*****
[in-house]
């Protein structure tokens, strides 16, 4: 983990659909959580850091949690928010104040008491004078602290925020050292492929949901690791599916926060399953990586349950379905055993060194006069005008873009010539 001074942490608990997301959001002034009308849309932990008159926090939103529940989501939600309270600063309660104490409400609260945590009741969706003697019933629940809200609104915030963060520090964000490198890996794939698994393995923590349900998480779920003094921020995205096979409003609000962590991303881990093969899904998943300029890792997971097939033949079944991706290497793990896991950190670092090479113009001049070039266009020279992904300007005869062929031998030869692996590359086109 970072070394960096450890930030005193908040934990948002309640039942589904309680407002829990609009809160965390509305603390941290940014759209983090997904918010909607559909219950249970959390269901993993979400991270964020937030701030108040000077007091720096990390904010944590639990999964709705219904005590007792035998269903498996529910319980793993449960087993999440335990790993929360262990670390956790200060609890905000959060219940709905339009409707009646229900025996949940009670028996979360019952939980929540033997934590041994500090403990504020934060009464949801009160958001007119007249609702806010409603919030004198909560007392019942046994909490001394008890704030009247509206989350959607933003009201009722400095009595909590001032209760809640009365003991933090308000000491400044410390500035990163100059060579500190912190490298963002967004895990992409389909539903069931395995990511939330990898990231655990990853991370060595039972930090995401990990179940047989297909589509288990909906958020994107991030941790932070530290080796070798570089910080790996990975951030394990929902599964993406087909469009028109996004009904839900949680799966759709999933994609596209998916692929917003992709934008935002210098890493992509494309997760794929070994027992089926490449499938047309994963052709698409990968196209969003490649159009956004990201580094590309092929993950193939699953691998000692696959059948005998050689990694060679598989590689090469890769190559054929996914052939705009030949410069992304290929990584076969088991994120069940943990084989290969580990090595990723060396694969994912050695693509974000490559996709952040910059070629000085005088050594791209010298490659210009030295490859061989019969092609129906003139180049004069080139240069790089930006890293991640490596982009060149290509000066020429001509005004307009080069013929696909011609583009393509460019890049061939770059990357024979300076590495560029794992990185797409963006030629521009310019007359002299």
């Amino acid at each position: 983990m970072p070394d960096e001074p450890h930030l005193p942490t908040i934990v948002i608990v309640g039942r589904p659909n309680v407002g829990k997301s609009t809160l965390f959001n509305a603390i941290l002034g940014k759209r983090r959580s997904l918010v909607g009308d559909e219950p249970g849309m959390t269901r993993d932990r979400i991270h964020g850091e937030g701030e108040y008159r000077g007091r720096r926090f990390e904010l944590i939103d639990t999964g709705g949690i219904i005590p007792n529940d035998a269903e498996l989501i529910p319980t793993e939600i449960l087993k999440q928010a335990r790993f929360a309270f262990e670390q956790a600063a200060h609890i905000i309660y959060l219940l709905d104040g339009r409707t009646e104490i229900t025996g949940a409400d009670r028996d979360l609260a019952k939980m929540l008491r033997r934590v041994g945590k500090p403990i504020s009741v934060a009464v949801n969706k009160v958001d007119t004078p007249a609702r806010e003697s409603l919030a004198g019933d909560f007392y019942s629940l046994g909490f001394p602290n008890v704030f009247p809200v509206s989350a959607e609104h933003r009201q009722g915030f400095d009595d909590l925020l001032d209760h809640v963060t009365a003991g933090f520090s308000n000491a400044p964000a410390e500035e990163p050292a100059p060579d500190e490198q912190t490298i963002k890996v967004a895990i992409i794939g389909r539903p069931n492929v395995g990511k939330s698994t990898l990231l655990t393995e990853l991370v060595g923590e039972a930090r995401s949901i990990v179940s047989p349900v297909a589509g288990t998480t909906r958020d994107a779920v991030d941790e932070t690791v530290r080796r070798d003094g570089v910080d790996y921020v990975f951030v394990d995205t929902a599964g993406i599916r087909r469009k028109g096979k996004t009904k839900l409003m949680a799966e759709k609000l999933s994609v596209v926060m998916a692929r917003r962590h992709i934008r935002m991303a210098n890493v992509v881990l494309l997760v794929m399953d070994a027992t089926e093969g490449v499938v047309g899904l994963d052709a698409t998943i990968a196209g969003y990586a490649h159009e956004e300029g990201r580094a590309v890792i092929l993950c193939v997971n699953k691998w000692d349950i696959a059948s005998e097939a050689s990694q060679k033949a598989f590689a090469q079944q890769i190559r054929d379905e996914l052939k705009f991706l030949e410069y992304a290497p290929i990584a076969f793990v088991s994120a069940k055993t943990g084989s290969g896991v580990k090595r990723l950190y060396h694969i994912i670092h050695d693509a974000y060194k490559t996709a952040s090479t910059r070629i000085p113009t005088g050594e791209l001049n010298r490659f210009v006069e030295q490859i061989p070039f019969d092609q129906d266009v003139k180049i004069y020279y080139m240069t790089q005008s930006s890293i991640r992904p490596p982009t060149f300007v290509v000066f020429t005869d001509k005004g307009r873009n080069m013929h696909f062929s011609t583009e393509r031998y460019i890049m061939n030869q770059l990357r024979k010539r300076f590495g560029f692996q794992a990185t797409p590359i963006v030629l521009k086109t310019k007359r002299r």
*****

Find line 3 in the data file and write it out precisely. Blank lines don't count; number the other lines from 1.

């Amino acid at each position: 983990m970072p070394d960096e001074p450890h930030l005193p942490t908040i934990v948002i608990v309640g039942r589904p659909n309680v407002g829990k997301s609009t809160l965390f959001n509305a603390i941290l002034g940014k759209r983090r959580s997904l918010v909607g009308d559909e219950p249970g849309m959390t269901r993993d932990r979400i991270h964020g850091e937030g701030e108040y008159r000077g007091r720096r926090f990390e904010l944590i939103d639990t999964g709705g949690i219904i005590p007792n529940d035998a269903e498996l989501i529910p319980t793993e939600i449960l087993k999440q928010a335990r790993f929360a309270f262990e670390q956790a600063a200060h609890i905000i309660y959060l219940l709905d104040g339009r409707t009646e104490i229900t025996g949940a409400d009670r028996d979360l609260a019952k939980m929540l008491r033997r934590v041994g945590k500090p403990i504020s009741v934060a009464v949801n969706k009160v958001d007119t004078p007249a609702r806010e003697s409603l919030a004198g019933d909560f007392y019942s629940l046994g909490f001394p602290n008890v704030f009247p809200v509206s989350a959607e609104h933003r009201q009722g915030f400095d009595d909590l925020l001032d209760h809640v963060t009365a003991g933090f520090s308000n000491a400044p964000a410390e500035e990163p050292a100059p060579d500190e490198q912190t490298i963002k890996v967004a895990i992409i794939g389909r539903p069931n492929v395995g990511k939330s698994t990898l990231l655990t393995e990853l991370v060595g923590e039972a930090r995401s949901i990990v179940s047989p349900v297909a589509g288990t998480t909906r958020d994107a779920v991030d941790e932070t690791v530290r080796r070798d003094g570089v910080d790996y921020v990975f951030v394990d995205t929902a599964g993406i599916r087909r469009k028109g096979k996004t009904k839900l409003m949680a799966e759709k609000l999933s994609v596209v926060m998916a692929r917003r962590h992709i934008r935002m991303a210098n890493v992509v881990l494309l997760v794929m399953d070994a027992t089926e093969g490449v499938v047309g899904l994963d052709a698409t998943i990968a196209g969003y990586a490649h159009e956004e300029g990201r580094a590309v890792i092929l993950c193939v997971n699953k691998w000692d349950i696959a059948s005998e097939a050689s990694q060679k033949a598989f590689a090469q079944q890769i190559r054929d379905e996914l052939k705009f991706l030949e410069y992304a290497p290929i990584a076969f793990v088991s994120a069940k055993t943990g084989s290969g896991v580990k090595r990723l950190y060396h694969i994912i670092h050695d693509a974000y060194k490559t996709a952040s090479t910059r070629i000085p113009t005088g050594e791209l001049n010298r490659f210009v006069e030295q490859i061989p070039f019969d092609q129906d266009v003139k180049i004069y020279y080139m240069t790089q005008s930006s890293i991640r992904p490596p982009t060149f300007v290509v000066f020429t005869d001509k005004g307009r873009n080069m013929h696909f062929s011609t583009e393509r031998y460019i890049m061939n030869q770059l990357r024979k010539r300076f590495g560029f692996q794992a990185t797409p590359i963006v030629l521009k086109t310019k007359r002299r």